UGA program helping Georgia couples reach new heights
If you want to hear an old-fashioned love story but with a modern twist, meet Tom and Orva Voth.
Both divorced and in their 60s, they met on a Christian website two decades ago, “flirted” long distance for a while and married three years later.
Long distance in this case was northern Minnesota and southwest Georgia, a distance of roughly 1,500 miles. Orva attributes it all to “divine intervention.”
“The more we got to know each other, we felt like two nuts who fell off the same tree,” Orva said. “He was a farm boy from Minnesota and I was a farm girl. We had so much in common.”
Married and retired now, the Voths live a quiet life on five acres outside Albany, Ga., with their two Dexter calves, Lilly and Clyde.
Until recently, their life was one adventure after another, but gradually, trouble crept in, and it began innocently enough.
“Tension had built up in our lives,” related to an issue involving extended family, Tom said.
“The frosting on the cake was when Tom’s daughter came to visit us at Thanksgiving and said ‘Are you two getting a divorce?’ ” Orva said. “I said ‘Why?’ She said ‘The way you relate to each other is just tense, not like normal.’ I think for us that fortified it and we knew there was a problem.”
When an email from the Dougherty County UGA Cooperative Extension office arrived advertising a relationship education program called Elevate, the Voths signed up.
“We thought ‘Well, it sounds like an interesting program. Why not?’ ” Orva said.
Launched last spring, the Elevate program is part of a five-year, $6.2 million grant the University of Georgia received from the U.S. Department of Health and Human Services in 2020.
Using the UGA Extension network and community partners across the state, the project delivers no-cost, evidence-based couples and relationship education programming virtually and in-person.
“Our goal in the Elevate program is to support couples in working together to manage stress,” said project director Ted Futris, a professor and UGA Extension human development specialist in the UGA College of Family and Consumer Sciences. “Couples have an opportunity in our program to spend quality time together, focus on each other and discover ways they can take their relationship to the next level.”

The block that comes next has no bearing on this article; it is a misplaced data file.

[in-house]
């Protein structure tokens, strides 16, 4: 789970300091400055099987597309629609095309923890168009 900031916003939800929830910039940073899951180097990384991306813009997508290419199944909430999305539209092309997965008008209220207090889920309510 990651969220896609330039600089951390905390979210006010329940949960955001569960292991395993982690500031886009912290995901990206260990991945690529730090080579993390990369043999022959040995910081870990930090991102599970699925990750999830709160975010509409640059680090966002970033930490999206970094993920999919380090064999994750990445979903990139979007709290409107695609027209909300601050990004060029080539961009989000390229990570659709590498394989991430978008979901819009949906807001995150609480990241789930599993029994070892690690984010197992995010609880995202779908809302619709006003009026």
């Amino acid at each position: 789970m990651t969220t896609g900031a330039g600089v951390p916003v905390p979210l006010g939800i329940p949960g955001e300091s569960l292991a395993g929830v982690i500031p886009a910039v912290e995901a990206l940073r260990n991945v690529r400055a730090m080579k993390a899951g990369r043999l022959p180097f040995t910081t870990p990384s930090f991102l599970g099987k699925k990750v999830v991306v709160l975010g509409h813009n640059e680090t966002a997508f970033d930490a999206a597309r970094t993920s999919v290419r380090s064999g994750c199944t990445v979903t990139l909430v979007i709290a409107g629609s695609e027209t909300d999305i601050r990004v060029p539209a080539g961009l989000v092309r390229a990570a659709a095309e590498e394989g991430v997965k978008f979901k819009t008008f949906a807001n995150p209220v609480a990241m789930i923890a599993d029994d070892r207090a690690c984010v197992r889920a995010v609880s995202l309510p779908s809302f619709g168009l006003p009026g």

Outreach to active-duty military, veterans
The program is offered in-person in 13 counties, most of them located in or near military bases, providing active-duty couples and veterans greater access.
A veteran himself, Tom left the family farm in Minnesota at 17, graduated from college during the Vietnam War and joined the Marines. He medically retired as a major, then spent 20 years working for the Marines in Albany as a civilian.
Of the 447 couples who have enrolled in the program to date, 35 of them were either active duty or veterans. Both military and couples not connected to the military credit the program for strengthening their relationship, Futris said.
“Nearly 9 in 10 couples who complete the program report they are more satisfied with their relationship because of the program,” Futris said, “and 94 percent of our participants report they learned from the program strategies for increasing their likelihood of relationship success.”
The Voths are one of those satisfied participants. The couple said still they occasionally use the manuals from the program as a “marriage playbook” of sorts.
“One of the things that really hit home to us was we needed to put the relationship first,” Tom said. “That was what was happening to us: the relationships with family were getting mixed in there and we weren’t taking care of ourselves.”
“You sit there and shake your head and think ‘Yeah, that’s the way it should be,’ ” Orva said. “You just need to put it into practice.”
The 12-hour program is presented in eight modules, currently delivered by trained facilitators to couples in committed relationships, whether married or unmarried.
Couples can visit the Elevate website to apply.
“If we had not gone to this (training), our marriage wouldn’t have been as much fun as it has been,” Tom said. “It just illuminates so many things and helps you understand who’s the most important person in your life. For us, that’s Orva and Tom.”